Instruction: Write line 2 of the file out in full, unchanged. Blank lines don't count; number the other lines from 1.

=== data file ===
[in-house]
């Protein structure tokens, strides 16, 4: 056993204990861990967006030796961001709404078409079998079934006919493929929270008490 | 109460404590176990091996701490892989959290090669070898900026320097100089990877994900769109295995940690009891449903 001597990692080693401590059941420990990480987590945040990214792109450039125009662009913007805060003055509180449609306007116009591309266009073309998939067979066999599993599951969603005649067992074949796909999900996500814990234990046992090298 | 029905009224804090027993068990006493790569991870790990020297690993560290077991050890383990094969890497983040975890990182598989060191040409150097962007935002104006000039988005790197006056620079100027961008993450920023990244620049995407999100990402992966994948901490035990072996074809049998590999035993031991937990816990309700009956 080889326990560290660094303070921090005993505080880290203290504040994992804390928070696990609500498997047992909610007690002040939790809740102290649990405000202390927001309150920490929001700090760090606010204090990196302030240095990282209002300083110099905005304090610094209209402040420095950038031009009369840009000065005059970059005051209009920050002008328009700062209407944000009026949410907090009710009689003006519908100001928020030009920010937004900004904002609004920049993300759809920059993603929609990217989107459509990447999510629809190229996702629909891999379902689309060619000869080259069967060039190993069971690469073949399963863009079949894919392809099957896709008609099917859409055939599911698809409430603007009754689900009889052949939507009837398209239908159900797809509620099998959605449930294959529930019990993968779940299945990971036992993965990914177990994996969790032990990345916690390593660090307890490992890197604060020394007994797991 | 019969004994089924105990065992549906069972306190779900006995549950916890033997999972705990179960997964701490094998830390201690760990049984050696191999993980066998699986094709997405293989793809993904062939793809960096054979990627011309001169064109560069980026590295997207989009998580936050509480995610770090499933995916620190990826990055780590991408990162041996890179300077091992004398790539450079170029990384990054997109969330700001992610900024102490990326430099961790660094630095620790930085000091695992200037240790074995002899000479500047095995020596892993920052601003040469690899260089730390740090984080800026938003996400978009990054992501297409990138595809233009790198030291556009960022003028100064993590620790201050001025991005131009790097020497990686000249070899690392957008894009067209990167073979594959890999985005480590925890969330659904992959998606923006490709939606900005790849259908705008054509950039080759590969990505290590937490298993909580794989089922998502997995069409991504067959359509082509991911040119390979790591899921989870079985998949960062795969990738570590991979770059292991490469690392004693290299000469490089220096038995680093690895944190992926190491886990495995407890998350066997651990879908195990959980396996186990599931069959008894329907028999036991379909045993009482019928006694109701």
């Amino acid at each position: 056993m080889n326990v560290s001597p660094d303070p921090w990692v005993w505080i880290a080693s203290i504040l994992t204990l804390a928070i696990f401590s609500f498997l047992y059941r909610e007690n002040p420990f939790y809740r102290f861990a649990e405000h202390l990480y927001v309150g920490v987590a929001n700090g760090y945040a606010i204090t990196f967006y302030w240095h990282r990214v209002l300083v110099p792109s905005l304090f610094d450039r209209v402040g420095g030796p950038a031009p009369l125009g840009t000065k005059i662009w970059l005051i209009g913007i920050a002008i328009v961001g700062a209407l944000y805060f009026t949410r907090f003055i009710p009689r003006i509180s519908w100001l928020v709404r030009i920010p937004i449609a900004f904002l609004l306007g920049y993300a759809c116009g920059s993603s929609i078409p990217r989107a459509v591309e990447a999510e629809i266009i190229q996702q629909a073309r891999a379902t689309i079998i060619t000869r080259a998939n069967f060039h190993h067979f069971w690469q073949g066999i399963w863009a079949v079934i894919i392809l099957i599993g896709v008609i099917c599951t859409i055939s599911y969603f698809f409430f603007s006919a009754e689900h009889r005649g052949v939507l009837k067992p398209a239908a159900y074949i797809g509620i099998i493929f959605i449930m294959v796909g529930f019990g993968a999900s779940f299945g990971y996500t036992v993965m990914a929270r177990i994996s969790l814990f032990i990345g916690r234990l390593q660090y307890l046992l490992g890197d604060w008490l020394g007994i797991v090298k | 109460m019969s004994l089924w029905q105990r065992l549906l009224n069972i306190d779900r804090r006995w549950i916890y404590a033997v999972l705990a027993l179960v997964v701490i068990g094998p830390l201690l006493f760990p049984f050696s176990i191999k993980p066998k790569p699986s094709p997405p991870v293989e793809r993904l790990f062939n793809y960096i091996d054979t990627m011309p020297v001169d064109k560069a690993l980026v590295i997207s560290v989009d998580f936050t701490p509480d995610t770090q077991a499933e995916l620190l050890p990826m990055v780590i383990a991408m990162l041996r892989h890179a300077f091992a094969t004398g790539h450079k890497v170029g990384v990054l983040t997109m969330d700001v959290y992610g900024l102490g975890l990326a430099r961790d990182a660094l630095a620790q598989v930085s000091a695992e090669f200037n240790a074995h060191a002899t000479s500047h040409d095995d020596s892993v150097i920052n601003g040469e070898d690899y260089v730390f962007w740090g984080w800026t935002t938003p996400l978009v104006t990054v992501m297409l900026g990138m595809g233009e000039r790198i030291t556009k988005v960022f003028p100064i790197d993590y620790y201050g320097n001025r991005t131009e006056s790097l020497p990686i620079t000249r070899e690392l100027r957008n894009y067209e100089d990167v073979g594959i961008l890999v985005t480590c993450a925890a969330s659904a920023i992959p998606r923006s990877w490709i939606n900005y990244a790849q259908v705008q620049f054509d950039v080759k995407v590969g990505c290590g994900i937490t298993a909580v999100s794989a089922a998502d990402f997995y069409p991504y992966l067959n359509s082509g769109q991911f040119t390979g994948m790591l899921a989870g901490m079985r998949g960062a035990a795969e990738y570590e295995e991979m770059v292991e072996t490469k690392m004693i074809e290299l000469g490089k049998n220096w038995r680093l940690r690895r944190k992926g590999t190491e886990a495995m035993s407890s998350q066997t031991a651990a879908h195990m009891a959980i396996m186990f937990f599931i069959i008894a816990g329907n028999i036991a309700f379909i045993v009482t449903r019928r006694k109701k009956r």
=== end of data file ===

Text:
């Protein structure tokens, strides 16, 4: 056993204990861990967006030796961001709404078409079998079934006919493929929270008490 | 109460404590176990091996701490892989959290090669070898900026320097100089990877994900769109295995940690009891449903 001597990692080693401590059941420990990480987590945040990214792109450039125009662009913007805060003055509180449609306007116009591309266009073309998939067979066999599993599951969603005649067992074949796909999900996500814990234990046992090298 | 029905009224804090027993068990006493790569991870790990020297690993560290077991050890383990094969890497983040975890990182598989060191040409150097962007935002104006000039988005790197006056620079100027961008993450920023990244620049995407999100990402992966994948901490035990072996074809049998590999035993031991937990816990309700009956 080889326990560290660094303070921090005993505080880290203290504040994992804390928070696990609500498997047992909610007690002040939790809740102290649990405000202390927001309150920490929001700090760090606010204090990196302030240095990282209002300083110099905005304090610094209209402040420095950038031009009369840009000065005059970059005051209009920050002008328009700062209407944000009026949410907090009710009689003006519908100001928020030009920010937004900004904002609004920049993300759809920059993603929609990217989107459509990447999510629809190229996702629909891999379902689309060619000869080259069967060039190993069971690469073949399963863009079949894919392809099957896709008609099917859409055939599911698809409430603007009754689900009889052949939507009837398209239908159900797809509620099998959605449930294959529930019990993968779940299945990971036992993965990914177990994996969790032990990345916690390593660090307890490992890197604060020394007994797991 | 019969004994089924105990065992549906069972306190779900006995549950916890033997999972705990179960997964701490094998830390201690760990049984050696191999993980066998699986094709997405293989793809993904062939793809960096054979990627011309001169064109560069980026590295997207989009998580936050509480995610770090499933995916620190990826990055780590991408990162041996890179300077091992004398790539450079170029990384990054997109969330700001992610900024102490990326430099961790660094630095620790930085000091695992200037240790074995002899000479500047095995020596892993920052601003040469690899260089730390740090984080800026938003996400978009990054992501297409990138595809233009790198030291556009960022003028100064993590620790201050001025991005131009790097020497990686000249070899690392957008894009067209990167073979594959890999985005480590925890969330659904992959998606923006490709939606900005790849259908705008054509950039080759590969990505290590937490298993909580794989089922998502997995069409991504067959359509082509991911040119390979790591899921989870079985998949960062795969990738570590991979770059292991490469690392004693290299000469490089220096038995680093690895944190992926190491886990495995407890998350066997651990879908195990959980396996186990599931069959008894329907028999036991379909045993009482019928006694109701």